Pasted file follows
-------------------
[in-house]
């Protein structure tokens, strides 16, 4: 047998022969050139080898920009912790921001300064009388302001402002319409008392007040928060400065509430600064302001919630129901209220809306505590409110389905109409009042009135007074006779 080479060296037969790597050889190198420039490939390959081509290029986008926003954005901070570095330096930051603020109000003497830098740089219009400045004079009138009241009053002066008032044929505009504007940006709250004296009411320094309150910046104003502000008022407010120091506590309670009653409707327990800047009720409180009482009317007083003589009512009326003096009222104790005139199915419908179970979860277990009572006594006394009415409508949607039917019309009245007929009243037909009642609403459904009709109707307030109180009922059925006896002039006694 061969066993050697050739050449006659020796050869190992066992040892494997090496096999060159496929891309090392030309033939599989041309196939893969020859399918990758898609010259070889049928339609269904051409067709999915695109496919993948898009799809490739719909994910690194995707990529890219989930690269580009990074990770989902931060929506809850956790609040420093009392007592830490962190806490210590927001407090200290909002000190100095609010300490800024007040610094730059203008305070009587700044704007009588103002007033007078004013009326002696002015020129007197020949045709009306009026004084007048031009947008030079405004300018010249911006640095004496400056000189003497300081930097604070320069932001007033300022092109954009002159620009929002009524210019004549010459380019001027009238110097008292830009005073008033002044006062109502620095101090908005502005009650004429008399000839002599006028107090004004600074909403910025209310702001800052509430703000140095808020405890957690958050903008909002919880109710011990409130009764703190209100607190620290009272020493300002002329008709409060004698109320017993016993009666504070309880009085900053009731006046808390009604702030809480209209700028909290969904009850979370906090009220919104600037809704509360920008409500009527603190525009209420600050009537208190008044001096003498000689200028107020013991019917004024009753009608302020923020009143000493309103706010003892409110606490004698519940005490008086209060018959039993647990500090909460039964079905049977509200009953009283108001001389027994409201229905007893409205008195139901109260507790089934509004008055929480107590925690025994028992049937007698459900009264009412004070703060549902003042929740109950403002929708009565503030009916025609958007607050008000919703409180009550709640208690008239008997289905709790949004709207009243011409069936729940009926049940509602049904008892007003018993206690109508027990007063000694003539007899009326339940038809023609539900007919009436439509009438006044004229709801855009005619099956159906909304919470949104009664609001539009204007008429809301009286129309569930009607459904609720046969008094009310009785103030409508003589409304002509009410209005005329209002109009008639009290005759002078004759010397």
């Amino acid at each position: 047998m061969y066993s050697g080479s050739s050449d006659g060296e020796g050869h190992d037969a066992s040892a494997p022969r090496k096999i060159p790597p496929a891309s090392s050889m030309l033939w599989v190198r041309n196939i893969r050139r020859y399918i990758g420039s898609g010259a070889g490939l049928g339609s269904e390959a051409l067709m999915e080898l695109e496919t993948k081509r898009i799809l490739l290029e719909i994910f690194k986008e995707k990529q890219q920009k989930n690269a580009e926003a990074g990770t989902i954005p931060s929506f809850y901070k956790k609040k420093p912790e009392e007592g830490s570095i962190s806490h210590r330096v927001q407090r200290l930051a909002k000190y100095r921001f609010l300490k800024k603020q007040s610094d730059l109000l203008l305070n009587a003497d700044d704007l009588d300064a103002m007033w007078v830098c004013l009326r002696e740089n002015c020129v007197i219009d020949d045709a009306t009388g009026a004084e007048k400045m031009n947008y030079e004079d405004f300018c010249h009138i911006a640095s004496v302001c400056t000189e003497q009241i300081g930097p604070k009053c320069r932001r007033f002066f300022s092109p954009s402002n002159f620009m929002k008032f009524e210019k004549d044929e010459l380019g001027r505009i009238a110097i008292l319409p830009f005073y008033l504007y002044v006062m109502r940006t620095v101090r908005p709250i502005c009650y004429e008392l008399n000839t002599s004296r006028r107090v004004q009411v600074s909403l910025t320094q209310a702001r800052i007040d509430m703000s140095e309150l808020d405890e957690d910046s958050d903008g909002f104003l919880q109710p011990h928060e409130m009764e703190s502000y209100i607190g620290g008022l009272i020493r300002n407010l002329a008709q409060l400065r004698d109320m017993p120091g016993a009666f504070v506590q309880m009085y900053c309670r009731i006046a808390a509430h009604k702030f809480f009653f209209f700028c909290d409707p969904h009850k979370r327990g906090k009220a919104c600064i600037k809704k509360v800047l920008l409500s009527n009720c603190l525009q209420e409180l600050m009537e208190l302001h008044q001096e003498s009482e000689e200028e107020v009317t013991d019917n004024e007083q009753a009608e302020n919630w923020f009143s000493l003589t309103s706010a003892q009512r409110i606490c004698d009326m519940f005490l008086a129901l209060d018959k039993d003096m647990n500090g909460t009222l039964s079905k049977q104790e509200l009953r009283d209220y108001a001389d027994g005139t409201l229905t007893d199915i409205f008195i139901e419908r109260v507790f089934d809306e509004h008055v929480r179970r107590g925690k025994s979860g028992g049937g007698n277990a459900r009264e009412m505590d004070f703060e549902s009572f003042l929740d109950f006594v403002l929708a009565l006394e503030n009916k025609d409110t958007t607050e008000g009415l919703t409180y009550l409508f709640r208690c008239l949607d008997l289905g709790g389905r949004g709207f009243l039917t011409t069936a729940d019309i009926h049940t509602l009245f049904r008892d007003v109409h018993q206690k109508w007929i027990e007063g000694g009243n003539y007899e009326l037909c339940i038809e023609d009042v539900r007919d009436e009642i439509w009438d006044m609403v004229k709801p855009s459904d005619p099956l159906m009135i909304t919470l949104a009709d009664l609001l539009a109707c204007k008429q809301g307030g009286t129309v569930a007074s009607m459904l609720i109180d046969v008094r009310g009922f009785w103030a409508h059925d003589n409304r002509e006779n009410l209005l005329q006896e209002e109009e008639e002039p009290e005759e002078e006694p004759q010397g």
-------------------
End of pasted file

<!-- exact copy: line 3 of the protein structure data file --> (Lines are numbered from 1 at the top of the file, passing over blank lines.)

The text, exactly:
């Amino acid at each position: 047998m061969y066993s050697g080479s050739s050449d006659g060296e020796g050869h190992d037969a066992s040892a494997p022969r090496k096999i060159p790597p496929a891309s090392s050889m030309l033939w599989v190198r041309n196939i893969r050139r020859y399918i990758g420039s898609g010259a070889g490939l049928g339609s269904e390959a051409l067709m999915e080898l695109e496919t993948k081509r898009i799809l490739l290029e719909i994910f690194k986008e995707k990529q890219q920009k989930n690269a580009e926003a990074g990770t989902i954005p931060s929506f809850y901070k956790k609040k420093p912790e009392e007592g830490s570095i962190s806490h210590r330096v927001q407090r200290l930051a909002k000190y100095r921001f609010l300490k800024k603020q007040s610094d730059l109000l203008l305070n009587a003497d700044d704007l009588d300064a103002m007033w007078v830098c004013l009326r002696e740089n002015c020129v007197i219009d020949d045709a009306t009388g009026a004084e007048k400045m031009n947008y030079e004079d405004f300018c010249h009138i911006a640095s004496v302001c400056t000189e003497q009241i300081g930097p604070k009053c320069r932001r007033f002066f300022s092109p954009s402002n002159f620009m929002k008032f009524e210019k004549d044929e010459l380019g001027r505009i009238a110097i008292l319409p830009f005073y008033l504007y002044v006062m109502r940006t620095v101090r908005p709250i502005c009650y004429e008392l008399n000839t002599s004296r006028r107090v004004q009411v600074s909403l910025t320094q209310a702001r800052i007040d509430m703000s140095e309150l808020d405890e957690d910046s958050d903008g909002f104003l919880q109710p011990h928060e409130m009764e703190s502000y209100i607190g620290g008022l009272i020493r300002n407010l002329a008709q409060l400065r004698d109320m017993p120091g016993a009666f504070v506590q309880m009085y900053c309670r009731i006046a808390a509430h009604k702030f809480f009653f209209f700028c909290d409707p969904h009850k979370r327990g906090k009220a919104c600064i600037k809704k509360v800047l920008l409500s009527n009720c603190l525009q209420e409180l600050m009537e208190l302001h008044q001096e003498s009482e000689e200028e107020v009317t013991d019917n004024e007083q009753a009608e302020n919630w923020f009143s000493l003589t309103s706010a003892q009512r409110i606490c004698d009326m519940f005490l008086a129901l209060d018959k039993d003096m647990n500090g909460t009222l039964s079905k049977q104790e509200l009953r009283d209220y108001a001389d027994g005139t409201l229905t007893d199915i409205f008195i139901e419908r109260v507790f089934d809306e509004h008055v929480r179970r107590g925690k025994s979860g028992g049937g007698n277990a459900r009264e009412m505590d004070f703060e549902s009572f003042l929740d109950f006594v403002l929708a009565l006394e503030n009916k025609d409110t958007t607050e008000g009415l919703t409180y009550l409508f709640r208690c008239l949607d008997l289905g709790g389905r949004g709207f009243l039917t011409t069936a729940d019309i009926h049940t509602l009245f049904r008892d007003v109409h018993q206690k109508w007929i027990e007063g000694g009243n003539y007899e009326l037909c339940i038809e023609d009042v539900r007919d009436e009642i439509w009438d006044m609403v004229k709801p855009s459904d005619p099956l159906m009135i909304t919470l949104a009709d009664l609001l539009a109707c204007k008429q809301g307030g009286t129309v569930a007074s009607m459904l609720i109180d046969v008094r009310g009922f009785w103030a409508h059925d003589n409304r002509e006779n009410l209005l005329q006896e209002e109009e008639e002039p009290e005759e002078e006694p004759q010397g």